While a set of covariance matrices corresponding to different populations are unlikely to be exactly equal they can still exhibit a high degree of similarity. For example, some pairs of variables may be positively correlated across most groups, while the correlation between other pairs may be consistently negative. In such cases much of the similarity across covariance matrices can be described by similarities in their principal axes, the axes defined by the eigenvectors of the covariance matrices. Estimating the degree of across-population eigenvector heterogeneity can be helpful for a variety of estimation tasks. Eigenvector matrices can be pooled to form a central set of principal axes, and to the extent that the axes are similar, covariance estimates for populations having small sample sizes can be stabilized by shrinking their principal axes towards the across-population center. To this end, this article develops a hierarchical model and estimation procedure for pooling principal axes across several populations. The model for the across-group heterogeneity is based on a matrix-valued antipodally symmetric Bingham distribution that can flexibly describe notions of “center” and “spread” for a population of orthonormal matrices.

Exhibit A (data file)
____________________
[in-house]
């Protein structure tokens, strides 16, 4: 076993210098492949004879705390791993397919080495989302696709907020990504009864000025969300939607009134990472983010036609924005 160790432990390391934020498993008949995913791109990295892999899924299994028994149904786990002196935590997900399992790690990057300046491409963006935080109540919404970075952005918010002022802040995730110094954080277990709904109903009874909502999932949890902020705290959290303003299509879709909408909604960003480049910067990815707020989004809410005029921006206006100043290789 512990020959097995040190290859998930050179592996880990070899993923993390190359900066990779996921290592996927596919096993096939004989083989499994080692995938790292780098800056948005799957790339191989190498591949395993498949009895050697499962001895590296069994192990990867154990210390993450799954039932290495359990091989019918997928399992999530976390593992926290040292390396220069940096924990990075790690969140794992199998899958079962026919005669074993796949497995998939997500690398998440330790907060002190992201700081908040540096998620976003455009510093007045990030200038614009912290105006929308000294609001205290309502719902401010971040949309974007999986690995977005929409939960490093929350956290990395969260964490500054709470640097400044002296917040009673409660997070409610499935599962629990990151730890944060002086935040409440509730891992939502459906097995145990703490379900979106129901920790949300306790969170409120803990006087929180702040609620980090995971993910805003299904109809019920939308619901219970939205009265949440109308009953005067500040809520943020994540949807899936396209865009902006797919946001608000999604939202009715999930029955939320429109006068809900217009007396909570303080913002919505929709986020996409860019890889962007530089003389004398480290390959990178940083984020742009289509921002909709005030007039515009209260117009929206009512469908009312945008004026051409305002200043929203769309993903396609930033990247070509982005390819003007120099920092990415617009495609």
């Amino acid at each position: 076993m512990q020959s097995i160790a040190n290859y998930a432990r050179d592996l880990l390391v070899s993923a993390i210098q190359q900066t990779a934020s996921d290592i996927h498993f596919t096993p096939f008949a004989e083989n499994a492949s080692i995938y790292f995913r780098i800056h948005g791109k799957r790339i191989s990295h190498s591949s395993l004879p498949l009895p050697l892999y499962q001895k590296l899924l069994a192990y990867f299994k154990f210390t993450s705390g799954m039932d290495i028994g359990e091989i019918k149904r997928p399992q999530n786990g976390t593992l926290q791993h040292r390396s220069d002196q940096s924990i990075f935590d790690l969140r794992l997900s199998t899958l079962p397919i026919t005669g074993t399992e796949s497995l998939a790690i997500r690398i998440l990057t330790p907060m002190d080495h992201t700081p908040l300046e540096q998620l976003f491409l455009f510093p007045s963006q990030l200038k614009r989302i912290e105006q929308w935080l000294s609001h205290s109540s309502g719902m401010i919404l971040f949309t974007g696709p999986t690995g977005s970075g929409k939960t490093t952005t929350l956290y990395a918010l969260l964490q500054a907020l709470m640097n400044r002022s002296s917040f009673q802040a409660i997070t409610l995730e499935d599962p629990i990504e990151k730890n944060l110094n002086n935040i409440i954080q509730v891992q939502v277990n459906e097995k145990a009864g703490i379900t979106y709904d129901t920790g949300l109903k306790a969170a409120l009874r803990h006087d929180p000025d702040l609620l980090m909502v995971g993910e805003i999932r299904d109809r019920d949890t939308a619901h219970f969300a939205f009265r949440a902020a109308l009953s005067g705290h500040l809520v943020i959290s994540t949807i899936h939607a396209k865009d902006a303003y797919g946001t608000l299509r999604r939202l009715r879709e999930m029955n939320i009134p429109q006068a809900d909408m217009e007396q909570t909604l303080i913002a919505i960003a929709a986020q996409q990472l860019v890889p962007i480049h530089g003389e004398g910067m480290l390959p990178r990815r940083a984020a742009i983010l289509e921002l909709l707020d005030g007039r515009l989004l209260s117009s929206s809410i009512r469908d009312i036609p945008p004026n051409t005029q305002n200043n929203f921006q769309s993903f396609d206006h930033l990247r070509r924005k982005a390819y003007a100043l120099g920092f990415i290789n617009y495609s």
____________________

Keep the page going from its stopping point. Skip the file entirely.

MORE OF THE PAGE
Some key words: Bayesian inference, copula, Markov chain Monte Carlo, principal components, random matrix, Stiefel manifold